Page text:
Photographer: James Harris

Mikadokun/Mikadochan by Rio Kobayashi | Prototypes ×

Photographer: James Harris

Mikadokun/Mikadochan by Rio Kobayashi | Prototypes ×

Photographer: James Harris

Mikadokun/Mikadochan by Rio Kobayashi | Prototypes ×

In his Mikadokun/Mikadochan series, London-based maker and designer Rio Kobayashi created an easy-chair and stool made of turned ash poles with pointed ends. The joints are precise, delicate and at the same time sturdy. Each piece is uniquely hand-painted in red, blue and yellow colours.

The design of easy-chair, Mikadokun, and stool, Mikadochan, were inspired by the colourfully painted wooden sticks of the popular table game Mikado. Though taking its name from the Japanese word for emperor, the game Mikado was invented and popularised by a Hungarian company in the first half of the 20th century and is, in fact, relatively unknown in Japan.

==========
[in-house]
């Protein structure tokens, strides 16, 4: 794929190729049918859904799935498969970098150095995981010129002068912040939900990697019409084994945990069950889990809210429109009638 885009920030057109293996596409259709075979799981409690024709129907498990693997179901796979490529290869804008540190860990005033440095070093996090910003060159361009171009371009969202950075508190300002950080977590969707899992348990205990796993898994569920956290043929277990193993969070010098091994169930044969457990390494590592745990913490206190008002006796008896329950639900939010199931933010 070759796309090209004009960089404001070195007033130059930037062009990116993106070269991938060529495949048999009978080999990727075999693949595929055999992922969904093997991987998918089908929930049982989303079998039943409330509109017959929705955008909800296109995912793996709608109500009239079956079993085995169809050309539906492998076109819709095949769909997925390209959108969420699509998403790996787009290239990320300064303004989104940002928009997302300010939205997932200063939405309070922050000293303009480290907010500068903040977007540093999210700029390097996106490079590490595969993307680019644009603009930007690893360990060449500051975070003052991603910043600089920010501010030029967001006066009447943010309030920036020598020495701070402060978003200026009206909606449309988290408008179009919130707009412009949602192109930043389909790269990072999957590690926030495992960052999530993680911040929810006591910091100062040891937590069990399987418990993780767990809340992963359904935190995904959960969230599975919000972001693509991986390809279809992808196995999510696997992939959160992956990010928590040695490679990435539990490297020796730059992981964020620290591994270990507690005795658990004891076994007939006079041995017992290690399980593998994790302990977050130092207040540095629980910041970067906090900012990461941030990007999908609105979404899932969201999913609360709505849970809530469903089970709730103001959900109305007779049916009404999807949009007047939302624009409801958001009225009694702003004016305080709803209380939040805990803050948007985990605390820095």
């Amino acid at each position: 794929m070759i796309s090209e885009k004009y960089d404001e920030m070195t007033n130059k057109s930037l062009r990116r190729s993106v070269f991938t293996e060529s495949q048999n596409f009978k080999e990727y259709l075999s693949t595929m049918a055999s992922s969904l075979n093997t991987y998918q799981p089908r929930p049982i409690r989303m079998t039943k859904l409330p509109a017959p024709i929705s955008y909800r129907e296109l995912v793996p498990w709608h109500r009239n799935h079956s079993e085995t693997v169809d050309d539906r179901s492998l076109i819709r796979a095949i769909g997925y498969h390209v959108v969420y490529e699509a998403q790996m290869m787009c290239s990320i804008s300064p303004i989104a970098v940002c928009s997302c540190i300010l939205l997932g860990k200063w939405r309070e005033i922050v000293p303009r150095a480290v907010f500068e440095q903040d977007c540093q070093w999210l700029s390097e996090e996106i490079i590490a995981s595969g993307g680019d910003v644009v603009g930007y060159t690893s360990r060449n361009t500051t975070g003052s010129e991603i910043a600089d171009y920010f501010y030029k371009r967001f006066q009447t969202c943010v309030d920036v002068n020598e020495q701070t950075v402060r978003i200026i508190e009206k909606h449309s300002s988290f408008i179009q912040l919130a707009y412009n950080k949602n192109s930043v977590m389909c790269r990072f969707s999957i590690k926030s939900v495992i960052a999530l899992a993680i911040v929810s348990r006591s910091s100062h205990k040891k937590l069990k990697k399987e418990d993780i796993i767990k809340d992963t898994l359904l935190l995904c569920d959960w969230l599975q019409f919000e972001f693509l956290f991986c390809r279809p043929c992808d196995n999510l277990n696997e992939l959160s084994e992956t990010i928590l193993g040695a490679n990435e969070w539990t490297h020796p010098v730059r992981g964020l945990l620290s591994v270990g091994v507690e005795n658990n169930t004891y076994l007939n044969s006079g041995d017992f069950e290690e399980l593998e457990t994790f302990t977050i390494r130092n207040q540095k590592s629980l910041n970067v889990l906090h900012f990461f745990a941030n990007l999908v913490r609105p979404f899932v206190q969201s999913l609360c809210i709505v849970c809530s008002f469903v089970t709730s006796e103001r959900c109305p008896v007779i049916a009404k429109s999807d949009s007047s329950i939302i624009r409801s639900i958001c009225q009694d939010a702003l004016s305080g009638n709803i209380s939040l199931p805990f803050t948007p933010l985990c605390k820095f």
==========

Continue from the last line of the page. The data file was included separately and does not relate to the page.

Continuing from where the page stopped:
In his own work, Rio Kobayashi uses these cultural anomalies to play with clichés of ‘East’ and ‘West’, explaining that ‘The story of Mikado is interesting for me. I am Japanese-Austrian and I spent my childhood in the nature of Japan with two very different cultures at play. I always loved making sculptures and furniture using natural material and was very passionate about colours as a child.’

For Kobayashi, the loose structures created by the Mikado sticks create a symmetry with those early childhood experiments in making, and the story of their creation offers a further reflection on his own cultural origins and experiences working and living in Japan and Europe.

Rio Kobayashi

Photographer: James Harris

Mikadokun/Mikadochan by Rio Kobayashi | Prototypes ×

Photographer: James Harris

Mikadokun/Mikadochan by Rio Kobayashi | Prototypes ×

Photographer: James Harris

Mikadokun/Mikadochan by Rio Kobayashi | Prototypes ×

Photographer: James Harris

Mikadokun/Mikadochan by Rio Kobayashi | Prototypes ×

Photographer: James Harris

Mikadokun/Mikadochan by Rio Kobayashi | Prototypes ×